It would be absurd to say J is “hovering between life and death.” He’s still very much on the side of life.
But it’s as if he’s pondering whether it’s worth the effort to stay here. If he doesn’t have the strength or the desire to make the effort, he will slide.
I’m waiting to see what he decides. Waiting to follow his lead. Like dancing.
UPDATE: More and more I think he’s not coming out of this.
The hospice nurse on call Thursday night gave me “the talk” about how to stop swallowing means to start shutting down. “You may begin to see other changes . . .”
J is just somnolent. He wakes up and communicates lucidly for about one minute, maybe takes a few spoonfuls or sips of something, then the effort seems to exhaust him and he either loses consciousness with his eyes wide open — you can wave your hand in front of them, call his name and get no reaction — or his eyes roll up in his head and close again.
It’s brutally hard, maybe impossible, for me to take care of him in this state. I used to say when I had to turn or move him, “I don’t have anyone to help me but you,” and in fact only his cooperation, however minimal at times, made it possible for me to care for him (mostly) alone. I’d have him reach across himself to hold on to the bed railing while I tugged on a draw sheet under him to turn him on his side. Then when it came time to roll him to the other side, I’d have him bend his knees and just think about rolling onto his back; that alone would incline his body to go that way (a Feldenkrais insight). Then I’d have him raise his arms straight up toward the ceiling so that their weight, going in the same direction as his knees, would help me roll him over as a unit. I could pull him up towards the head of the bed, when he’d slid down too far, by tilting the bed head downward and tugging on the sheet while he lifted himself slightly using the “trapeze,” the triangle that hangs on a chain from a bar over the bed. He can’t do any of those things now; he’s completely inert, and I can barely budge him. Even if he understands and is willing for a moment, he passes out again before he can complete the thought.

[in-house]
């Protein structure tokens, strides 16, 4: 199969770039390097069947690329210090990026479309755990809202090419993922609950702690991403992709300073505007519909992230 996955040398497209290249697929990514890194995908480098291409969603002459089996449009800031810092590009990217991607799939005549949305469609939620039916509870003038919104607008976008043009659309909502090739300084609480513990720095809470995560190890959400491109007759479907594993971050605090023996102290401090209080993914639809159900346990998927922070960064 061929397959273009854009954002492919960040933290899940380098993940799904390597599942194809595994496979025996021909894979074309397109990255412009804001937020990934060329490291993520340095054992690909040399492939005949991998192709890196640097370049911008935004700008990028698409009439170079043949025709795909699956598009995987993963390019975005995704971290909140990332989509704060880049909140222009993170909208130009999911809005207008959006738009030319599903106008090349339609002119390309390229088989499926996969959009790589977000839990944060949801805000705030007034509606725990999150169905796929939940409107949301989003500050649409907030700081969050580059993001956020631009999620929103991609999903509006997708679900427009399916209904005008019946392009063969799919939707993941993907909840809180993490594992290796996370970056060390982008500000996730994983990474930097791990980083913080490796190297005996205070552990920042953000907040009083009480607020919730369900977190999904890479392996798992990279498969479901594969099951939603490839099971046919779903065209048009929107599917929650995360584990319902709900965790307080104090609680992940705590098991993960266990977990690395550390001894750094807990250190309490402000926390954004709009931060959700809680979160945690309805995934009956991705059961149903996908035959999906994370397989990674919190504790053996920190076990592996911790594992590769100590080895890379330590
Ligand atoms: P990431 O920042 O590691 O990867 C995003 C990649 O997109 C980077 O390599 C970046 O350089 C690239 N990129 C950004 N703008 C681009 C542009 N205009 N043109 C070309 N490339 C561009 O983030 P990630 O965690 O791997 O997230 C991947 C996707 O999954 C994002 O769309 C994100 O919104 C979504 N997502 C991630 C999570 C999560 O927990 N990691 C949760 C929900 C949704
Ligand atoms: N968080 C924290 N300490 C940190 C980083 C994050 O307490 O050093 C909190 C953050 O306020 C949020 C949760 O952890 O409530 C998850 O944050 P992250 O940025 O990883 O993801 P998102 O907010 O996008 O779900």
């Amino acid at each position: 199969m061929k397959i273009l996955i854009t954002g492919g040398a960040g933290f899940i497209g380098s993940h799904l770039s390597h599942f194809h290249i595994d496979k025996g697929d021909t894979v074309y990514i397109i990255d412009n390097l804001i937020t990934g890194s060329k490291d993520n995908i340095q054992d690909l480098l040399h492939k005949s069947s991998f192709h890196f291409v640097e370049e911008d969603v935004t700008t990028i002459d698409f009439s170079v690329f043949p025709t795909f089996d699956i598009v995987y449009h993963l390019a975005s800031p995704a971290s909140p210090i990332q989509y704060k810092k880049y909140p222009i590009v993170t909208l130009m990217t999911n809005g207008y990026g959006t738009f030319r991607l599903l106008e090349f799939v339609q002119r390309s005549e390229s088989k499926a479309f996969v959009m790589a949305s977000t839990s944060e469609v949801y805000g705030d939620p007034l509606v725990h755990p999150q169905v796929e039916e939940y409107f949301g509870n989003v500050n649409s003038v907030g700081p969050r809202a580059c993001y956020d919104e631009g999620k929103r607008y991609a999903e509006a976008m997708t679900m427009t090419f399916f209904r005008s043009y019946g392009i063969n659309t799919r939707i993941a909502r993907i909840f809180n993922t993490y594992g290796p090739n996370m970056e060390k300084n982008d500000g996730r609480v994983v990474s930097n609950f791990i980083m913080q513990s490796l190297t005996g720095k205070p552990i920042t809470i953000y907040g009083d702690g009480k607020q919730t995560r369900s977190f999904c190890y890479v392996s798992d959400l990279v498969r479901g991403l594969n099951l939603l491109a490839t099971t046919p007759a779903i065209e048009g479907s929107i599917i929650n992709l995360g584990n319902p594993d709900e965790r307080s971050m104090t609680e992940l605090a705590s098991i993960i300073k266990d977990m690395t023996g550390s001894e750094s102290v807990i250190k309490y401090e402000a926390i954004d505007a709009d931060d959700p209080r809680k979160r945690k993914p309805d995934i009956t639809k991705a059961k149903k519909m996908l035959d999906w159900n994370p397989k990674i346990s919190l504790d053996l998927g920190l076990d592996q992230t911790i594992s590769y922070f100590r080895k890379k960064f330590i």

I hate to put him back in the hospice inpatient facility, because it was probably his bad experience there while I was in Chicago that got him down enough to trigger the shingles (although it had to be something, sometime). But this may be impossible for me to handle without much more help. Maybe they’ll provide more home help. Or maybe the facility is better at taking care of a really sick person than one who’s conscious and just “parked.” Maybe he won’t know or care where he is. This apartment has never been “home” to him anyway. Those moments when he wakes up and sees me and the cats could be partially recreated in the facility. Family members can sleep there, and pets can visit. Buzzy, at least, would eat it up.
UPDATE 2: Well, I’m adapting, figuring out how to do some of these new things, or old things in new ways. Also, two friends met through karate — young parents in their 30s — read about our situation on Facebook and came over to see how they could help out, and are coming back tomorrow. That helped immeasurably. I had help laying J down and sliding him up the bed, and even better, I had the kind of company where you start pulling out books and Googling things and showing them to each other.